I’m absolutely not denying the fact that God Jehovah is the source of peace. Jesus Christ is called the Prince of Peace. In the Gospels, Jesus says, “My peace I give to you.”

If generations, centuries of Christians have believed that God is the source of peace for the world, then why do we not experience peace on earth? At the very least, why don’t we have peace in our own homes?

Remember the “good old days”? We say that when we look at our kids and realize that they have no concerns.

“Wouldn’t it be wonderful, we think, to go back to having no worries, just trusting that Mom and Dad would take care of things? Those nights when you slept well; your breaths were soft and deep and you only cried if you stubbed your toe. Even then, Mom or Dad always had the power to make it better.”

Matthew 19:14 says, “But Jesus said, “Let the children come to me. Don’t stop them! For the Kingdom of Heaven belongs to those who are like these children.” Ah children, peaceful, quiet, innocent babes. (Not always, but you get my analogy.)

So what are they doing right?

In her Bible study, Living Beyond Yourself, Beth Moore made a startling observation – at least to me. She said, “peace is always associated with authority.” Think about it, your child lives peacefully, relative to you, because she is under your authority. This position includes being loved by you, cared for by you, advised by you and disciplined by you.

I have been mulling over that idea for a couple days. Then this morning, my Father showed me this truth definitively in His own words.

Colossians 3:15 says, “And let the peace that comes from Christ rule in your hearts. For as members of one body you are called to live in peace. And always be thankful.”

Peace is found under the rulership of Jesus Christ. When I try to be my own authority, peace becomes an illusion.

In Isaiah 9:6, Jesus is called the Wonderful Counselor, Mighty God, Everlasting Father and Prince of Peace. The next verse tell us of His governance. Jesus brings peace to those who are under His authority.

Question: In my most harried moments, the days when my brain feels as if it’s filled with rabid birds, when the anxiety almost seems to physically burn my insides: am I under Christ’s authority? If so, then like a child, I can simply trust my Father – to love me, care for me, advise me and discipline me.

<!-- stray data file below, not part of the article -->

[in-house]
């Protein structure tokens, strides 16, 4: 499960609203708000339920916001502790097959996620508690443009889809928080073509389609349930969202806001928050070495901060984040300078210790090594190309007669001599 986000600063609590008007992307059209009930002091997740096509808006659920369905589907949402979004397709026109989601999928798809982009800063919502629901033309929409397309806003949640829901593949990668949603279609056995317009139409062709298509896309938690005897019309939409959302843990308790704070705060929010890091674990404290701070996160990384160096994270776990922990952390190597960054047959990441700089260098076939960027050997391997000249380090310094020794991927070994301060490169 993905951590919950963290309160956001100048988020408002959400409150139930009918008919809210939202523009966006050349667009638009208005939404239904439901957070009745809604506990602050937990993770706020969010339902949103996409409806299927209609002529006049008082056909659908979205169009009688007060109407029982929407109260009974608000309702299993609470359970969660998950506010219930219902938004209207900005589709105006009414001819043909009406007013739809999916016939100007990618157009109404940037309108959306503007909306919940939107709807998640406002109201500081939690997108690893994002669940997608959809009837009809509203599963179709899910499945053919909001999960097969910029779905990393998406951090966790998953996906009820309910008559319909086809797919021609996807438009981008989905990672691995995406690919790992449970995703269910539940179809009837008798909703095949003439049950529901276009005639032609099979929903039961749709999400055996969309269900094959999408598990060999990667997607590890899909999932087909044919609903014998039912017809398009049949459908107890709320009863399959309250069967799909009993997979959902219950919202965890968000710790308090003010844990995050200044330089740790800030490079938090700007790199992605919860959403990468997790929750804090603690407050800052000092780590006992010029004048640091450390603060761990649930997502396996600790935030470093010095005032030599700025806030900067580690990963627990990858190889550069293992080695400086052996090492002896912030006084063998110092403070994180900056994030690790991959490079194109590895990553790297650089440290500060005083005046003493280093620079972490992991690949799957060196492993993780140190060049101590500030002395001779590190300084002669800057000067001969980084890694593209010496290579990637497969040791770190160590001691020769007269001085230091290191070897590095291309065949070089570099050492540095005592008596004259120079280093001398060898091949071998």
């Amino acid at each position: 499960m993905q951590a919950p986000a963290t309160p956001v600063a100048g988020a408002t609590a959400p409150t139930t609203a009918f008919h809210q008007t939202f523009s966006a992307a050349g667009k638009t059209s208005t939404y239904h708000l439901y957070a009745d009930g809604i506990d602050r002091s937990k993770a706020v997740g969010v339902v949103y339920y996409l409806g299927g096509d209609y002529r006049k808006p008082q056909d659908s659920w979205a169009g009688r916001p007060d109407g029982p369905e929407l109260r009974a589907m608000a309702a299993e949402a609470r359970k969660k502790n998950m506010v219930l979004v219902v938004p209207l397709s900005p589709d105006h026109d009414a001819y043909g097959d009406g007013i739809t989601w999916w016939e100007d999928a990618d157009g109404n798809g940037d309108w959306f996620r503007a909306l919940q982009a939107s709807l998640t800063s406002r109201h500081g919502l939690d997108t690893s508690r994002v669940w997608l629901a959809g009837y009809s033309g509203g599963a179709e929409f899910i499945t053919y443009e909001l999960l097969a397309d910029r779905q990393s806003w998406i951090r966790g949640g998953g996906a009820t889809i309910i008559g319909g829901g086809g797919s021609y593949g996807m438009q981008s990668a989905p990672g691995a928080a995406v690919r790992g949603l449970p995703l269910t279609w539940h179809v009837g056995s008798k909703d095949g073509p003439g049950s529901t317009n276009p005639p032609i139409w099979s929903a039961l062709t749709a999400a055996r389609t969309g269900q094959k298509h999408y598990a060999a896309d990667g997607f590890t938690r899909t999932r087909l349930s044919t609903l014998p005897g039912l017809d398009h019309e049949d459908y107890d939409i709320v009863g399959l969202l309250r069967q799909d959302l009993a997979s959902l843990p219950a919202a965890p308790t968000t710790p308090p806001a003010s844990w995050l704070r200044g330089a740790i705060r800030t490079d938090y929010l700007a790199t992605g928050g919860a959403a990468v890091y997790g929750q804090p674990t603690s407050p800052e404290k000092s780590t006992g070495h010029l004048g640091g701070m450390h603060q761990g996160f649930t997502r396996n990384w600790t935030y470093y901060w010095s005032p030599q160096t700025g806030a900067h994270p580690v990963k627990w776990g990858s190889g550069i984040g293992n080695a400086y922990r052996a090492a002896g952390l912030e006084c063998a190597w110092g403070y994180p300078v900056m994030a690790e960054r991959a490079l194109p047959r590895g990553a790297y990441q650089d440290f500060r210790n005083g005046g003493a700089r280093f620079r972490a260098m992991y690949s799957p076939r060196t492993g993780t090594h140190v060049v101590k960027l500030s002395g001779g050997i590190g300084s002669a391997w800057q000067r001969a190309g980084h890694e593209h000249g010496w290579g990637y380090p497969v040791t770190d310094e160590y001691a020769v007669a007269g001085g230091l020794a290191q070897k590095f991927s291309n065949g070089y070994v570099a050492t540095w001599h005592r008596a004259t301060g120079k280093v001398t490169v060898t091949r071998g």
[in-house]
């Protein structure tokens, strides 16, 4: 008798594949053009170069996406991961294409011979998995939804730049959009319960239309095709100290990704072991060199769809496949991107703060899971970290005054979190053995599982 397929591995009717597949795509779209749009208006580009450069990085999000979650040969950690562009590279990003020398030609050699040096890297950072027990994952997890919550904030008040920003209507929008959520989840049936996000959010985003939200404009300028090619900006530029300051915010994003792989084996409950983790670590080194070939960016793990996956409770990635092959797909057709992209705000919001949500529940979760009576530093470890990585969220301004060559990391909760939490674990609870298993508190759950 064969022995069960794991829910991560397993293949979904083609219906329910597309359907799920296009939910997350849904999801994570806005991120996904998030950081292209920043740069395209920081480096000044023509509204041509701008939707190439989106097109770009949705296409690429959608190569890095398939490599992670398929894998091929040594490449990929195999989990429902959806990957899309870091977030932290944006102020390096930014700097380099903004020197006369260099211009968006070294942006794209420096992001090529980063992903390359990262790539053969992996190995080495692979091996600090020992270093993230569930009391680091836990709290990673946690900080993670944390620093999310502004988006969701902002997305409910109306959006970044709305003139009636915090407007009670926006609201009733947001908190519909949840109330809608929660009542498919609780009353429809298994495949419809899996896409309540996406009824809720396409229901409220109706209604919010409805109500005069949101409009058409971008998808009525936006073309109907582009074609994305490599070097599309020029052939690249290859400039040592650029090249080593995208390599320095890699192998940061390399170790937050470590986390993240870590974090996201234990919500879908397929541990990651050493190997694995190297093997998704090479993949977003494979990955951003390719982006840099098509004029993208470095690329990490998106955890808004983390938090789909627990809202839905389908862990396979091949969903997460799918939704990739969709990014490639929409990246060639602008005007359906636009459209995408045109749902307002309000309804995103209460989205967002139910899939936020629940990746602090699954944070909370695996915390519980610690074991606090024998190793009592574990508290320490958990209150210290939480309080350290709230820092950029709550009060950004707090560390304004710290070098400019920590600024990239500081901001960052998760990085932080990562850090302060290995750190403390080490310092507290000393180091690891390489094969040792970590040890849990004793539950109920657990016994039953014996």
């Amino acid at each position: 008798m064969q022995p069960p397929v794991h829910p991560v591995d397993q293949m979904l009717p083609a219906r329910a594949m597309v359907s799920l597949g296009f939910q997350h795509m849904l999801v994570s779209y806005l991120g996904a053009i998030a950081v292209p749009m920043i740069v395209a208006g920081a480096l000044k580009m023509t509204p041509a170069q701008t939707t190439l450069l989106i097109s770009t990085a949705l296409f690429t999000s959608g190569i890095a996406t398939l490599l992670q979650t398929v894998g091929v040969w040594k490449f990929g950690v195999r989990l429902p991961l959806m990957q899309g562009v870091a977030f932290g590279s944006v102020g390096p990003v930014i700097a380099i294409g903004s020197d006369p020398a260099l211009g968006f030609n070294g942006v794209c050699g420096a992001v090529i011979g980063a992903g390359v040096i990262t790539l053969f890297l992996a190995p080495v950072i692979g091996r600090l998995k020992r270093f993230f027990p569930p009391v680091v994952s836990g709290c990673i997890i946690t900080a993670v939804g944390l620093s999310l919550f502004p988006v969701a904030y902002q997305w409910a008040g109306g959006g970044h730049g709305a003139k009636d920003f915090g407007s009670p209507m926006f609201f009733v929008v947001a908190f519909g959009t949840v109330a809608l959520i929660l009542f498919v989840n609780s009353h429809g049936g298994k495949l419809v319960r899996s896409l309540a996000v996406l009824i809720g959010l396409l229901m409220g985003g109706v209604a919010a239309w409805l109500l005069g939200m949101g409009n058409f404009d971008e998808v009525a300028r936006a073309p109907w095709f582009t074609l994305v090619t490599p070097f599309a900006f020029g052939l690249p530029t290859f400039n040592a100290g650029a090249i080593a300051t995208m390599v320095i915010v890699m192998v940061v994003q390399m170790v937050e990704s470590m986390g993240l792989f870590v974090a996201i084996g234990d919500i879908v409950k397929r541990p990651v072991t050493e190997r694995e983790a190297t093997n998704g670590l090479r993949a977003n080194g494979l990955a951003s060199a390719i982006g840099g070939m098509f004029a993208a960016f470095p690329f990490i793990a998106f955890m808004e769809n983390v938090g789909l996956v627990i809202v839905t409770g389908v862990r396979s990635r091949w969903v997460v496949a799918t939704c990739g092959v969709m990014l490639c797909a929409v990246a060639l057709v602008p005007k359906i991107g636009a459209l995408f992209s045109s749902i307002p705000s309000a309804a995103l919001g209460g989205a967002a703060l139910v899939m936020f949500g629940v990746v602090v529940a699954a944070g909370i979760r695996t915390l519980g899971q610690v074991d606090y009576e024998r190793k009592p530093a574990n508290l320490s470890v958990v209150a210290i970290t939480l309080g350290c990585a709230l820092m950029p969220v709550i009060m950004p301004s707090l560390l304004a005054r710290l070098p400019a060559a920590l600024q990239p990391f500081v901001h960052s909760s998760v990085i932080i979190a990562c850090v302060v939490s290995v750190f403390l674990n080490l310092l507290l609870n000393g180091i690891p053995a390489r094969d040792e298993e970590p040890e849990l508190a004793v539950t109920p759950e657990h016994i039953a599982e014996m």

One final thought, that I hope to explore in more detail later:
Ever since the Fall in the Garden of Eden, tension has been an inevitable part of marriage relationships. There God cursed the man to be frustrated in his ambitions and the woman’s desire to be for her husband. Most scholars believe this indicates a power struggle between the two.

Throughout the Bible, God calls the man to be a leader in the home and for the woman to submit to his authority. We also know that God does not prefer men to women, or women to children or one race over another. So why this submission thing? Aren’t we equals?

Could it be that God knows in our sin-sick world, peace-less-ness will reign? I think He is offering us peace on earth by saying, “Yes, I love you the same, you are equal. But peace comes with authority. For the sake of peace in your homes, I am establishing a leader and a follower.” What do you think?

Law of the Harvest

Think fast, word association: Rain?

Sunshine?

Patience?

Let me take a gander at your first reaction. Rain: dull gray skies, cold wet feet, messy floors, mud, potholes, dreary people, painful seasons of life

Sunshine: beaches, smiles, suntans, newness, brilliance, light and hope

Patience: grit your teeth and bear it, a virtue, waiting and waiting and waiting, a tough place – your kids? your spouse? (-:

Four girl friends and I are wrapping up Beth Moore’s study on James called Mercy Triumphs. We recently came to a verse that I have scanned over in previous readings.

“Therefore be patient, brethren, until the coming of the Lord. The farmer waits for the precious produce of the soil, being patient about it, until it gets the early and late rains.” (James 5:7)